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The Comedy of Errors
Also above the ado in set designer Wilson Chin's amusing evocation of a Greek agora are clothes lines, decorative flags, and strands of colored lights strung from building to building. The town's old walls have remnants of partially stripped away posters, and the side-by-side homes and shops have just the expected number of doors ready for quick access.
But all is not well, as armed soldiers wearing red berets and dressed in their pressed kaki uniforms enhanced with red sashes have just arrested an old man, suspected of being (oh dear) an illegal alien. When it comes to attire, costume designer Alixandra Gage Englund has dressed the women attractively in sexy summery print frocks and consigned handsome white suits for the two Antipholus's (or is it Antipholi?).
Once your eyes have taken in all that there is (and there's more) you can sit back and enjoy the action of a remarkably robust and rowdy group of farceurs as they deliver the 1778 lines that Shakespeare so craftily wrote for his briefest play. Certainly the ingeniously inane complexity of this comedy-farce that deals with two sets of identical twins and the errors of identity that ensue, has remained unparalleled through the years.
Happily, there are few errors of comedy to be found in the staging by Stephen Fried, who is making his Festival mainstage debut. Fried, a native of Madison, NJ who has earned some impressive regional credits, may now look back 17 years to when he was 11 years old and give due credit to the Shakespeare Theater of NJ where he was first formally introduced to the world of theater through their programs for students. Subsequently, Fried earned a BA in drama and history from Stanford University and an MFA in directing from the Yale School of Drama.
Even as the pace and activity take precedence under Fried's guidance, as it should, and supercedes the plight of individuals there is an ample taste of identities in the making. As expected, the play's convolutions conspire toward more confusion. A series of madcap misadventures ensue following the arrest in Ephesus, of Egeon (Richard Bourg), a merchant of Syracuse who was separated during a shipwreck from his wife and one of his infant twin sons eighteen years before. When Egeon's son arrives with his servant, in the very same town where his brother and servant live, they become victims of mistaken identity.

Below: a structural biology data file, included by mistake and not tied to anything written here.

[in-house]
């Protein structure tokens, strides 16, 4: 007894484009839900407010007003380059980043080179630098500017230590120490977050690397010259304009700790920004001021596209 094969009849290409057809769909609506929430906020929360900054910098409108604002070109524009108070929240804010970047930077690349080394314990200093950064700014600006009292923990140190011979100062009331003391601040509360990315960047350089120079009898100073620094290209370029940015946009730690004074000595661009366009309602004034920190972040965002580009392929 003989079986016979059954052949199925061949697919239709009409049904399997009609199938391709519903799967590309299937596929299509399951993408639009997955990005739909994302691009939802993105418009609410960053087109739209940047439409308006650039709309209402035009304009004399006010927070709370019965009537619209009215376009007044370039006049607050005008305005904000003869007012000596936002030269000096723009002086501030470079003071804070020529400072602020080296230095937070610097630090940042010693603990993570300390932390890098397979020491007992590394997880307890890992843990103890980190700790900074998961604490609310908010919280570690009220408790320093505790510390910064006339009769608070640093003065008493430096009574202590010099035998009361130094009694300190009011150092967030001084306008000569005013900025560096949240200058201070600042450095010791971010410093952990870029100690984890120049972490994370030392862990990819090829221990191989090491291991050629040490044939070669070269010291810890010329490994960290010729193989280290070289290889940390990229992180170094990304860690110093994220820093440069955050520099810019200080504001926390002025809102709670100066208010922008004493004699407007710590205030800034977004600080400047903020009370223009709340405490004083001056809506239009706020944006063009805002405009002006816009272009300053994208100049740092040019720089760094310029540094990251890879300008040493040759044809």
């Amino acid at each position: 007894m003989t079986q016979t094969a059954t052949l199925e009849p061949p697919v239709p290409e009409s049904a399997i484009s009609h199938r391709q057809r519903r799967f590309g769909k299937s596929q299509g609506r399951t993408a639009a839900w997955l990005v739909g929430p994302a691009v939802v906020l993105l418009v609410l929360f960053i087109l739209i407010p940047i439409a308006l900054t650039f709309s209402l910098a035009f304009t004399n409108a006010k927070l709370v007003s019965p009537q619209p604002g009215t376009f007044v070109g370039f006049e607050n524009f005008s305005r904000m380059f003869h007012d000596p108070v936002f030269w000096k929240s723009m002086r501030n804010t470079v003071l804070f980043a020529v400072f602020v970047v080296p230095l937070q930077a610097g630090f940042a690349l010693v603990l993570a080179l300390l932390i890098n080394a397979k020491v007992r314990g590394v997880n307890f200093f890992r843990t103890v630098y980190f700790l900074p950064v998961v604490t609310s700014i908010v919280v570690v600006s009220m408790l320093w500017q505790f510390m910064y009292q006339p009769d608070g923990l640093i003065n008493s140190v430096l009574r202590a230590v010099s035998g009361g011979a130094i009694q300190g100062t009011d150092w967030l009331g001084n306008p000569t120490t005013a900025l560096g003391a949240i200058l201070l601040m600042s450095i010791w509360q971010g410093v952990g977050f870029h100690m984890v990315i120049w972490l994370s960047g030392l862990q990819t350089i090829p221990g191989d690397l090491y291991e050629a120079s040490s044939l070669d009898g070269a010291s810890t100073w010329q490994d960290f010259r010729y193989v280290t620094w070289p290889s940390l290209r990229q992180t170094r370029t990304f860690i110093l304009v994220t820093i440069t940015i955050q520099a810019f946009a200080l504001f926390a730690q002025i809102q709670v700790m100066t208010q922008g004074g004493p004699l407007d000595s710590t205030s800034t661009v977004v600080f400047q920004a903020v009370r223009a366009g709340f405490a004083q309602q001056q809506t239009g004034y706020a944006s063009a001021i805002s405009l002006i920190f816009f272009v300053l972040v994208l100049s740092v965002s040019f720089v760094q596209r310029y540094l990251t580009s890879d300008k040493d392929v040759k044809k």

Derek Wilson is terrific as the increasingly confounded Antipholus, the lost twin, who has grown up and married Adriana, renowned for her venomous clamors. Christian Conn hilariously combines perplexity with frustration as the other twin, also named Antipholus, who has remained single up to the point where the play begins. Both, however, are masters to identical twin servants, both of who are named Dromio and played with complimentary impish impudence by Nick Cordileone and Greg Jackson.
Melissa Condren keeps Adriana's femininity, jealousy and her fury at full throttle. That she and her husband live next to the best little bordello in Ephesus doesn't help their relationship. Deidre Da Silva is an eyeful as the lusty, good-natured courtesan. With a voice and a temperament that suggest anything but sanctuary, Mary Dierson makes a good impression as Antipholus' mother Emilia and long-missing wife of Aegeon who has since become an abbess in a neighboring priory.
James Michael Reilly is subtly comical as the Duke of Ephesus who is holding Egeon for ransom because of some silly feud between the cities, but is more outrageously funny doubling as the conjuring Dr. Pinch. All ends well as the amorous and available Antipholus (you know, the one from Syracuse) finds love with Adriana's surprisingly unruffled sister Luciana, as played with sweetness and spunk by Julia Coffey. John Ahlin puts plenty of visual shtick into his portrayal of Angelo, the goldsmith. True enough that the play is short on characterization but long on verse speeches. Fried, however, maintains the notion that actions often speak louder than words in this brisk and breezy production.